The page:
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Review of adult tracheomalacia and its relationship with chronic obstructive pulmonary disease

Kandaswamy, Chitra; Balasubramanian, Vijay

Current Opinion in Pulmonary Medicine: March 2009 - Volume 15 - Issue 2 - p 113–119
doi: 10.1097/MCP.0b013e328321832d
Obstructive, occupational and environmental diseases: Edited by Basil Varkey

Purpose of review This review summarizes the literature on adult or acquired tracheobronchomalacia (TBM) and explores its association with chronic obstructive pulmonary disease (COPD).

Recent findings Dynamic imaging of central airways, a noninvasive test as effective as bronchoscopy to diagnose TBM, has increased the recognition of this disorder. Airway stabilization techniques using stents placed via bronchoscopy have also furthered the interest in TBM. The association of TBM with COPD is of growing interest particularly in the face of worldwide rise in COPD incidence. The pathobiology behind this condition may share significant common ground with COPD.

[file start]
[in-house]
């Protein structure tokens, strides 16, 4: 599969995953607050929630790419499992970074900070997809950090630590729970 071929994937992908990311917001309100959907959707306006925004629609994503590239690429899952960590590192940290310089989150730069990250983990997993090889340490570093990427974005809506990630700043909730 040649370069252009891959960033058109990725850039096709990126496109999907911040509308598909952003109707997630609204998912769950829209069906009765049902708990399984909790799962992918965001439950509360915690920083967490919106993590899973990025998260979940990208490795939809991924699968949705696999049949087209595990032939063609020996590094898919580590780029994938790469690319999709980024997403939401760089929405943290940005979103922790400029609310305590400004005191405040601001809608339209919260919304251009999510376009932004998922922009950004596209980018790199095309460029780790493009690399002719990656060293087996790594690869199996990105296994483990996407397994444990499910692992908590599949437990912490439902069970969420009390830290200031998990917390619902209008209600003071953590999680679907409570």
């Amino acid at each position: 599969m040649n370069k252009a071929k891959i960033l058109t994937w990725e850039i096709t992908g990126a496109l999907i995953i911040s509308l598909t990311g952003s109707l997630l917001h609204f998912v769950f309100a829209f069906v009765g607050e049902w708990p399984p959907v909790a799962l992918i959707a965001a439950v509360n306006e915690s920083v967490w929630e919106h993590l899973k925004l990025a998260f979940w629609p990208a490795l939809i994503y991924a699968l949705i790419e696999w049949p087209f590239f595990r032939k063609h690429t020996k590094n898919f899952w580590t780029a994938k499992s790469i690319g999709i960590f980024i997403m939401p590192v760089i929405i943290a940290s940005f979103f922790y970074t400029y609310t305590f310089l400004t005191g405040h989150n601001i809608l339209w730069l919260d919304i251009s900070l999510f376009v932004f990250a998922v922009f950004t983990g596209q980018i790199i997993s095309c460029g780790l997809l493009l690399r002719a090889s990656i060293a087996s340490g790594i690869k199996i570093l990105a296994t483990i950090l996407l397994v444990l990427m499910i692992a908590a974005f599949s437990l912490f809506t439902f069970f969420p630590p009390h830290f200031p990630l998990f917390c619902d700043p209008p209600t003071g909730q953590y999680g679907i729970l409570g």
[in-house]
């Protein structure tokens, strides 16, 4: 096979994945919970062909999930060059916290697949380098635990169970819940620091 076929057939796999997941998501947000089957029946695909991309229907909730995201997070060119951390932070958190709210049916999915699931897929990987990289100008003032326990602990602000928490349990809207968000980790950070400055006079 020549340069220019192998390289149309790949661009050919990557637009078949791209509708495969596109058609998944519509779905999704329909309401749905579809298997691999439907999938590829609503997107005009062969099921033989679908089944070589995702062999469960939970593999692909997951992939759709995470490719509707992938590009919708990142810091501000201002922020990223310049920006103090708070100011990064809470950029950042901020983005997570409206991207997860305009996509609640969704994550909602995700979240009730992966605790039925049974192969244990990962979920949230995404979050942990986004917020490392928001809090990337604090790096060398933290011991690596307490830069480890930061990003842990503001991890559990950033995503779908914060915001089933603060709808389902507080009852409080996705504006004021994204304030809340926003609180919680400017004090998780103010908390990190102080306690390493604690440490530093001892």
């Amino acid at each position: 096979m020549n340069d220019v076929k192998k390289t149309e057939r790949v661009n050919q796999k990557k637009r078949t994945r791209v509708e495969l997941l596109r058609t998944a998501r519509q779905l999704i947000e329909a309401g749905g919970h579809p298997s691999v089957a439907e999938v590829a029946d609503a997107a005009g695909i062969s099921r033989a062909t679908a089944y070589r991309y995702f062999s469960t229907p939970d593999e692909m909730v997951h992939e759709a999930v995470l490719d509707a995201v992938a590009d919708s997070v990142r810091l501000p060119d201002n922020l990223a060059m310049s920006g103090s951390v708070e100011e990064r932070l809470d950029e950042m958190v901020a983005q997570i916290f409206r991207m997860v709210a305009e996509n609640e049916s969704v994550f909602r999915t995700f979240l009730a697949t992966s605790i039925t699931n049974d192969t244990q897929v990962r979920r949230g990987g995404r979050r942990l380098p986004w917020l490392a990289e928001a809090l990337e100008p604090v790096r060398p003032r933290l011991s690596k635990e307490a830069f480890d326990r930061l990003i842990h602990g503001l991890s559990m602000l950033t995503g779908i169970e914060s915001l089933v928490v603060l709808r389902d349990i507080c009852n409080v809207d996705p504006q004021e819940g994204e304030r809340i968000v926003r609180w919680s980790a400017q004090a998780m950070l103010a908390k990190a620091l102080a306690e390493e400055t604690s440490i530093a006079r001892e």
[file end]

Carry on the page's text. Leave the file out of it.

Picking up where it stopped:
Summary Despite the lack of uniformly accepted diagnostic criteria and the uncertain correlation to clinical manifestations and course, technologic advances in imaging and interventional bronchoscopy have spurred clinicians' interest in TBM. In exploring the association of TBM and COPD, an intriguing consideration is whether TBM could be an extension of peripheral airway disease.

Division of Pulmonary and Critical Care, UCSF Fresno, Fresno, California, USA

Correspondence to Vijay P. Balasubramanian, MD, Assistant Professor of Medicine, Division of Pulmonary and Critical Care, UCSF Fresno, 2823, Fresno Street, Suite B, Fresno, CA 93721, USA E-mail:

© 2009 Lippincott Williams & Wilkins, Inc.